To assess the production capacity, it is necessary to describe how many resources will be required per unit of production, to develop several options for order fulfillment, to distribute the load between the workshops. Taking into account the potential demand, the minimum amount of the required finished product of a typical type to reduce the risk of non-fulfillment of orders can also be estimated.

The most profitable alternative is chosen based on cost factors and speed of order fulfillment. Monitoring the implementation of plans must be made based on a system of key performance indicators. Most often, it is proposed to use performance indicators taking into account terms and planned resource support (man-hours, equipment and materials use time) (Chae, 2009). Subsequently, the monitoring system can be automated by introducing a CRM system. When planning production cycles, risks must be laid down: possible order cancellation, execution of a more urgent order. Adjustments should be made systematically, based on an analysis of the achievement of previous plans and additional individual information about current orders.

  1. EQUIPMENT MAINTENANCE

Equipment wear leads to an increase in operating costs for its maintenance, increasing the risk of lower quality. To minimize the negative effects of equipment wear, many companies implement various strategies for maintenance and service. (Ding, Kamaruddin, 2015). Preventive maintenance involves systemic inspections and predictive analytical measures to prevent cases of malfunction. Corrective maintenance is a measure of equipment repair after it is out of order.

For maintenance and repair (MRO) of equipment, three basic concepts are highlighted: Total Productive Maintenance, Reliability Centered Maintenance and Business Centered Maintenance (Tinga, 2013). Fromthe standpoint of automation, the concept of service based on reliability is of the greatest interest, since equipment, in particular its technical condition, is its central element.

With service based on reliability, the emphasis falls on preventive measures. The methodology of this concept allows you to answer three questions:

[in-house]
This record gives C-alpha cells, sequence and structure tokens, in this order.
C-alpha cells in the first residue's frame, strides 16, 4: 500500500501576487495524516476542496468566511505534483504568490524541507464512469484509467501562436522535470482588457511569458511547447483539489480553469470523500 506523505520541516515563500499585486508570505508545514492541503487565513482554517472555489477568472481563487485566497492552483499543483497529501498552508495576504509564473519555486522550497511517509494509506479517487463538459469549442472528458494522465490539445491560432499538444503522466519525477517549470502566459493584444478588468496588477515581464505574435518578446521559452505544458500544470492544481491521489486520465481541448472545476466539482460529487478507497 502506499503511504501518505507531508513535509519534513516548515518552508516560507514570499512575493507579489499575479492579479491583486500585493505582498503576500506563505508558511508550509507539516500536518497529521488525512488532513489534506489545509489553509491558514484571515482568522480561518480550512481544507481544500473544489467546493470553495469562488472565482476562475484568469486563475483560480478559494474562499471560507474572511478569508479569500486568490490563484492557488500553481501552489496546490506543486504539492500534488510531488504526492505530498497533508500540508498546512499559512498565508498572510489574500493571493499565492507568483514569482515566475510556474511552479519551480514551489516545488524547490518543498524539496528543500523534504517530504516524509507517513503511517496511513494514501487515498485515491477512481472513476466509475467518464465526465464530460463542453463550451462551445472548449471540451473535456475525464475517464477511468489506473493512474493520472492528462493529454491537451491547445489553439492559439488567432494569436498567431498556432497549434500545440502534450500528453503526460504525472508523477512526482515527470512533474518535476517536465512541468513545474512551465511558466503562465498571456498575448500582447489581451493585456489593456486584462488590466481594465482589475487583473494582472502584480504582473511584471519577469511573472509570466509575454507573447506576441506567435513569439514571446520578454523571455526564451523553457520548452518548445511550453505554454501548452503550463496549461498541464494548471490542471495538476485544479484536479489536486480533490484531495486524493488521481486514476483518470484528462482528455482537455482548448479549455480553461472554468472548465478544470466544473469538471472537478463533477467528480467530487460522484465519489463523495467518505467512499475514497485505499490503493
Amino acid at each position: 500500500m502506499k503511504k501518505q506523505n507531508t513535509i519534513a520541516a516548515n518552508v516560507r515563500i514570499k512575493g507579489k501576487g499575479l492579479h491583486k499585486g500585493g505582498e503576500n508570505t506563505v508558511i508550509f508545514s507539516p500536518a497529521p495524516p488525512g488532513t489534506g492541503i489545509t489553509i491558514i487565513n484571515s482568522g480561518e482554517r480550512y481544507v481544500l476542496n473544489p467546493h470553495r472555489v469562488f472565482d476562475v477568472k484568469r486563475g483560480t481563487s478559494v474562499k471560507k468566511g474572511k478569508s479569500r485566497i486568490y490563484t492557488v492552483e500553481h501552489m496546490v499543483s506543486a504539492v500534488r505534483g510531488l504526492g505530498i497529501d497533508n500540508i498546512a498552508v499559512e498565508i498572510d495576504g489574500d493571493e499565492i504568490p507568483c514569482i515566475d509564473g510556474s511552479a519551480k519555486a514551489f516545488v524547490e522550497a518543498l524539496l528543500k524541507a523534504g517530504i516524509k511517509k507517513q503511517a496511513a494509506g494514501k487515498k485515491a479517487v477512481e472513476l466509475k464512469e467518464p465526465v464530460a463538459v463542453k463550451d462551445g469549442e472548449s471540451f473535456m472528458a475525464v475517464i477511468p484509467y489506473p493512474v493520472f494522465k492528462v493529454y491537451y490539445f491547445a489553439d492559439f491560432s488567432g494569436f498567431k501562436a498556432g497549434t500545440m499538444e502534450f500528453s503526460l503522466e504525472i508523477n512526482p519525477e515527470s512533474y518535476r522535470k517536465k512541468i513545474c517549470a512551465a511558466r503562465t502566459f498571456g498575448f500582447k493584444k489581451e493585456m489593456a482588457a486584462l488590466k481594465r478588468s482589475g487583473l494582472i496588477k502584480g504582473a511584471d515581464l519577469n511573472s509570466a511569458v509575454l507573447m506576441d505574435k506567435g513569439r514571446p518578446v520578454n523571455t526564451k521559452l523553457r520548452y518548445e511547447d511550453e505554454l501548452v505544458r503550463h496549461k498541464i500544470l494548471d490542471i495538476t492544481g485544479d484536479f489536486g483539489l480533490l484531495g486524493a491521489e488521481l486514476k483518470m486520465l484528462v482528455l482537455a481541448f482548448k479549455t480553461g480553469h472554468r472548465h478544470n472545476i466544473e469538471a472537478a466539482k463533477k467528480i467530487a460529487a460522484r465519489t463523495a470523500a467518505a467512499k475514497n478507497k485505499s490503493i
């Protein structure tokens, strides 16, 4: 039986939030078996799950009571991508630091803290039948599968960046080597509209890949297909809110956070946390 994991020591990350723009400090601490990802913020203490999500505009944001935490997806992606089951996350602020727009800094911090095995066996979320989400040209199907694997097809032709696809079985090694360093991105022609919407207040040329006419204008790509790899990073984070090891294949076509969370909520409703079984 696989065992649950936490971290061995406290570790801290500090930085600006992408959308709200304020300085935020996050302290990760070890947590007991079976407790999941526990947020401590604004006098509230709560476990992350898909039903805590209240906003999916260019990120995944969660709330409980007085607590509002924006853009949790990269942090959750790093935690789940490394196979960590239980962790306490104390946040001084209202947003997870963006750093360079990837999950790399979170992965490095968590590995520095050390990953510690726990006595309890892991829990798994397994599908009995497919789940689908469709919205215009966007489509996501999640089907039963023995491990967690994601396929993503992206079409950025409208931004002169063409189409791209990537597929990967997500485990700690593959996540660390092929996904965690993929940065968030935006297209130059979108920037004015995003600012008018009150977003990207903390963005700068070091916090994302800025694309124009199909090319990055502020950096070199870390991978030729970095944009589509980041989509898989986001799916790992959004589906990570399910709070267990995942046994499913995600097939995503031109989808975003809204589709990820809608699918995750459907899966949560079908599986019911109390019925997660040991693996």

• Flow do equipment failures occur?
  • What are the consequences of these failures for the company?
  • What effect can be achieved through preventive measures?

The concept can be implemented through the following steps:

  • collection of information;
  • description of functional block diagrams;
  • evaluation of the most vulnerable functional areas;
  • defect simulation;
  • evaluation of the most critical defects;
  • approbation of results using a decision tree;
  • tasks gradation by importance;
  • elaboration of preventive procedures;
  • analysis of the effectiveness of the implemented approaches;
  • system analysis and adjustment (Vishnu, Regikumar, 2016).

Industry 4.0 contains a wide range of technologies that allow companies to use the opportunities of digitalization in the field of maintenance and repair. Thus, at the Novolipetsk Metallurgical Combine, replacement of tuyeres of Rossiyanka blast furnace is carried out in accordance with the burning model of this piece of equipment built using machine learning. The model was based on studying current practices, collecting an array of historical data obtained with the use of sensors and laboratory tests. Prediction of equipment failure and timely tuyeres replacement are carried out. The effect of tuyeres replacement in accordance with the recommendations of the model is estimated at 120 million rubles, per year (Arshavsky, 2018). In each PJSC SIBUR, NFC tags were installed on each unit using Near Field Communication technology (NFC). Using the tablet, an employee can read all the necessary information on the maintenance and repair of a single piece of equipment from an NFC tag. After completing the maintenance, all necessary data on the work performed is recorded (Tarasov, Popov, 2018).

 

Fig. 1. Fourlevels of quality management in production (O’Regan.Prickett, Setchietal., 2017)

  1. QUALITY CONTROL

In the scientific literature, there is a large number of works devoted to the study of the causes of defects in the workplace. Review of scientific papers presented in the work of Harding allows you to create a complete picture of the key factors affecting the decline in the quality ofproducts (Harding, Shahbaz, Srinivasetal., 2006). A lack of understanding of the common causes of defects causes the organization to incur significant financial and reputational losses (Chongwatpol, 2015). However, in a particular company, common factors become private. To recognize defects, their causes, to classify and apply appropriate adjustment measures, a quality control system for production processes can be arranged. In accordance with the practice of Renishaw consulting company, this system can be represented as a four-level pyramid: quality control is divided into informational (finished products), active (production process), predictive (equipment and materials) and preventive (external factors) (O'Regan, Prickett, Setchi et al., 2017) (Fig. 1).

 

Table 2

An example of a control registry of defects (Chongwatpol, 2015)